Corruption Watch wants mandate of Seriti Commission made clearer
Corruption Watch’s David Lewis says their argument is that the inquiry completely failed the public.
The group, along with Right2Know, says that it will be submitting damning new evidence to the High Court, which shows the arms deal inquiry failed to do its job in 2014.
Corruption Watch says that often in South Africa much confidence is placed in judicial inquiries, which often end in disappointment.
The two groups allege that the arms deal inquiry failed to access information abroad and did not investigate new allegations which came to light.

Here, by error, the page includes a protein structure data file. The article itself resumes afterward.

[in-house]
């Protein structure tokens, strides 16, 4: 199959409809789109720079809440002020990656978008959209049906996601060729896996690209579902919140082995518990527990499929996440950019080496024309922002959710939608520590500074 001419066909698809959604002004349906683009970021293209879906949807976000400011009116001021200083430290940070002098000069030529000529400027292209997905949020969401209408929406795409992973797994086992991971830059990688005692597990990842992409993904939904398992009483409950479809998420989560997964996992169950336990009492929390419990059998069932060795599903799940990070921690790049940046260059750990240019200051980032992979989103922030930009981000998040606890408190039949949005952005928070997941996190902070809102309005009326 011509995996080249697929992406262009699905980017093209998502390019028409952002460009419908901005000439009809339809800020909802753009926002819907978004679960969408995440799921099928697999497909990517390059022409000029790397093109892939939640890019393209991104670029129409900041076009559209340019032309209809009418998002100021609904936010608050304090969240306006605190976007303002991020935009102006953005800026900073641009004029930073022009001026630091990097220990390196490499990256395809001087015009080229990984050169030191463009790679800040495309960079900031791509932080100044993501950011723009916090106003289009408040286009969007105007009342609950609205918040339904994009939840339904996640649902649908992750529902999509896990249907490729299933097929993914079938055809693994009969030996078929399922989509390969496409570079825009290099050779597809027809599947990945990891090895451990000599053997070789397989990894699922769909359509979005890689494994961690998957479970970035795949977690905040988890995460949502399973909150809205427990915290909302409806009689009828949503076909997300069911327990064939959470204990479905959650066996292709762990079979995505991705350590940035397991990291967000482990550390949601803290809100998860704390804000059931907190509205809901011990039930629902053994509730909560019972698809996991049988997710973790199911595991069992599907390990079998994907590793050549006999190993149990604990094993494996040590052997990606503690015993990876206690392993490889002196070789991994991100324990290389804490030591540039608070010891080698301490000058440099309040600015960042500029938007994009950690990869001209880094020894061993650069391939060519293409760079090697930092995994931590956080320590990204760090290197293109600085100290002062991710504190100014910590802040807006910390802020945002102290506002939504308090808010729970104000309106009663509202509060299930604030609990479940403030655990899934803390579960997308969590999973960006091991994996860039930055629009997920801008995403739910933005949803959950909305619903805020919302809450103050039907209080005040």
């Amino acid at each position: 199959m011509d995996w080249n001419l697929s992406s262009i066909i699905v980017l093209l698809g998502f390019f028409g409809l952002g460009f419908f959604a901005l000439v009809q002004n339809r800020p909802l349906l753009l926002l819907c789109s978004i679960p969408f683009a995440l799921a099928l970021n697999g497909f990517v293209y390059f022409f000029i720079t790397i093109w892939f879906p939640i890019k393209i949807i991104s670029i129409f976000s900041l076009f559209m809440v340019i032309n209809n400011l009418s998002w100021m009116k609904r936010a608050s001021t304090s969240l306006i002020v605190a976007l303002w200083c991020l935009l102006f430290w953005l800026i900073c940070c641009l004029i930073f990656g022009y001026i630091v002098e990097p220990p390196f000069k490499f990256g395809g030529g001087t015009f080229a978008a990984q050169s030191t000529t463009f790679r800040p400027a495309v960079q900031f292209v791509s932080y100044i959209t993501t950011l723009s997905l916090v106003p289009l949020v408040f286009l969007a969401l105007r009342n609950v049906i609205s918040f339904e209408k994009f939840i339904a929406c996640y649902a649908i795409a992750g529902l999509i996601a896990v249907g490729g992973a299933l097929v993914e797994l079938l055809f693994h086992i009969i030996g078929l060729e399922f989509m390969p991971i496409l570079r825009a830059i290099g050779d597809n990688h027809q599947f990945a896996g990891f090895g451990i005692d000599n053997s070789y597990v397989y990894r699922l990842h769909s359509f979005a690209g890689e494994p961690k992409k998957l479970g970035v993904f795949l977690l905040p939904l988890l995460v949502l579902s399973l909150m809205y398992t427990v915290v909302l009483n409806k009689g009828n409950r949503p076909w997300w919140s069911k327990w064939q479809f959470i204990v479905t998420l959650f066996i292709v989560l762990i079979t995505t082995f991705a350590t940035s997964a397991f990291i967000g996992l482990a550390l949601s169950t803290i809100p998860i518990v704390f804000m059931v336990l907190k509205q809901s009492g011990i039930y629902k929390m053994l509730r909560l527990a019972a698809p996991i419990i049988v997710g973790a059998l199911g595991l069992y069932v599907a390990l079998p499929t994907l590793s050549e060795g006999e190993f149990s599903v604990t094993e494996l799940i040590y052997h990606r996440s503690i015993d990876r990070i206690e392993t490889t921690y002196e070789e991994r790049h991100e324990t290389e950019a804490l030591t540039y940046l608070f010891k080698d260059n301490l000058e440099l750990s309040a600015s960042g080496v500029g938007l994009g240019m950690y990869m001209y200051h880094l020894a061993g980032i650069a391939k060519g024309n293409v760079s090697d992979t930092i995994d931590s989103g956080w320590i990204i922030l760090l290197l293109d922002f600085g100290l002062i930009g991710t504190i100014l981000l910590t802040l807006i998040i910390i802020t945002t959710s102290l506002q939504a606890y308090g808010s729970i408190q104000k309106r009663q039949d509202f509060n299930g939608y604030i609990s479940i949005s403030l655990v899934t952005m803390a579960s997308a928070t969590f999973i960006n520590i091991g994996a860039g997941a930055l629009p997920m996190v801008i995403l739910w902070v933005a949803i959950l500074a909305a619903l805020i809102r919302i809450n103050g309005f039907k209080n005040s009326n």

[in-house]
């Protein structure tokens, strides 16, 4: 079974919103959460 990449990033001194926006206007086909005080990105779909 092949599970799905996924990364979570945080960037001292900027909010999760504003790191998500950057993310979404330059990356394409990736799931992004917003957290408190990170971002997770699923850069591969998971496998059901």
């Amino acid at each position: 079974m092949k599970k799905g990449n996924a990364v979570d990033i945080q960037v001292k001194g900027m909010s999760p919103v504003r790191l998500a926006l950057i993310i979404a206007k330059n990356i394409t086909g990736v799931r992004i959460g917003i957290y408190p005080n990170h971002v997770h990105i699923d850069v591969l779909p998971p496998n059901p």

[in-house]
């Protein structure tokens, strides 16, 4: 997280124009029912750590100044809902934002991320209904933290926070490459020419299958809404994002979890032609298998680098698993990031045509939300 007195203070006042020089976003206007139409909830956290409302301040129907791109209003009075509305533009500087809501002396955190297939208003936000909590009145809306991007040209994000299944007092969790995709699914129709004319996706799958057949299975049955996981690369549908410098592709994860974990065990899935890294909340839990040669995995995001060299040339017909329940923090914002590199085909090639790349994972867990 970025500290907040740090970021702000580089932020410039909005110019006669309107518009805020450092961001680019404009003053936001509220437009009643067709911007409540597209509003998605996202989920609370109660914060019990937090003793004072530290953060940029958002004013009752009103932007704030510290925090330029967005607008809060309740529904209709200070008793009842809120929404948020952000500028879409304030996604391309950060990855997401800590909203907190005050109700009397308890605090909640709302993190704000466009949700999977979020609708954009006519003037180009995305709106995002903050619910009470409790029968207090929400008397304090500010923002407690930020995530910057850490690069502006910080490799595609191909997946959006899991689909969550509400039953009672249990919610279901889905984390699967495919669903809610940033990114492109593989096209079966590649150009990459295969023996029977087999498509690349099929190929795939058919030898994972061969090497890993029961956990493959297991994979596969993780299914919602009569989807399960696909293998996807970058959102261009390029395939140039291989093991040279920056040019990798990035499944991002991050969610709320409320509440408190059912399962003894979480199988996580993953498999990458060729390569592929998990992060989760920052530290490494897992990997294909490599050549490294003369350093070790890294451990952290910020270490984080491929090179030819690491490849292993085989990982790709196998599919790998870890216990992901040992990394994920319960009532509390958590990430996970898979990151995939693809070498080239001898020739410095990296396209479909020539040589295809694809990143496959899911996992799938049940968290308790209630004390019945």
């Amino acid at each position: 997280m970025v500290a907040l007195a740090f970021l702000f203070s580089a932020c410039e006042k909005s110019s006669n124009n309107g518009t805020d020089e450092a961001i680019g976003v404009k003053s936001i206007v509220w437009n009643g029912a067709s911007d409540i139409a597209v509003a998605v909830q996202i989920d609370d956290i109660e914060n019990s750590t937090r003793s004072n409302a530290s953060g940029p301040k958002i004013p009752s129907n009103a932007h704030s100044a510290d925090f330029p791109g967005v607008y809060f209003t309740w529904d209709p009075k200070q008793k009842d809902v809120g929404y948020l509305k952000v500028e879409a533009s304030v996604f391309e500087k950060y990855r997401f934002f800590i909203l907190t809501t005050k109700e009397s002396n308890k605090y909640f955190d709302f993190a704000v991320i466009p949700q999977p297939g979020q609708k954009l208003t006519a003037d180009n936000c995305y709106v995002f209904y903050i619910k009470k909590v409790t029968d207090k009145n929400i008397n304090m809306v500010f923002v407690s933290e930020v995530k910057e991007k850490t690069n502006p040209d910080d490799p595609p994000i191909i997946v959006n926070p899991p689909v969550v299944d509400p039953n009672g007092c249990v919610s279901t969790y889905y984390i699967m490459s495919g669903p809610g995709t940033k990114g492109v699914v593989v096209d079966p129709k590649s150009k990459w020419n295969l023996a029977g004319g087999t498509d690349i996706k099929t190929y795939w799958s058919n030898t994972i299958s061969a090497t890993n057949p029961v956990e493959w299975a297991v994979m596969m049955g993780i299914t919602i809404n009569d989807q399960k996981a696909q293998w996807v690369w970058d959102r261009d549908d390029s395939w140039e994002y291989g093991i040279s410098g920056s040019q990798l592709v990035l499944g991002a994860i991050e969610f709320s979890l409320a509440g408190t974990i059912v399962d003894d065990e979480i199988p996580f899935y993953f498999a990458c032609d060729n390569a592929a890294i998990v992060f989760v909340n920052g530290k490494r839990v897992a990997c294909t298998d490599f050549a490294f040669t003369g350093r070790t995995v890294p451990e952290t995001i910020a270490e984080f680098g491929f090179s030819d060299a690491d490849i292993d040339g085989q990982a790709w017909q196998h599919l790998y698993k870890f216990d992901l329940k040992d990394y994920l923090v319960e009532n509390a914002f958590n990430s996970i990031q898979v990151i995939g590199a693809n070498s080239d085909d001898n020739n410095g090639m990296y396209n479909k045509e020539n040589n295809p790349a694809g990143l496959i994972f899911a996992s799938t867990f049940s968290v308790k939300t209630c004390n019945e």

The 1999 deal saw billions of rands being spent on buying new military equipment.
Corruption Watch’s David Lewis says: “They didn’t follow up evidence. They didn’t consider certain evidence.”
Lewis says their argument is that the inquiry completely failed the public.
“Our initial affidavit is now being supplemented by additional material that has come out of the material which we received.”
Lewis says the arms deal goes back to former President Nelson Mandela’s administration and reflects a loss of innocence for a new democratic country.
(Edited by Leeto M Khoza)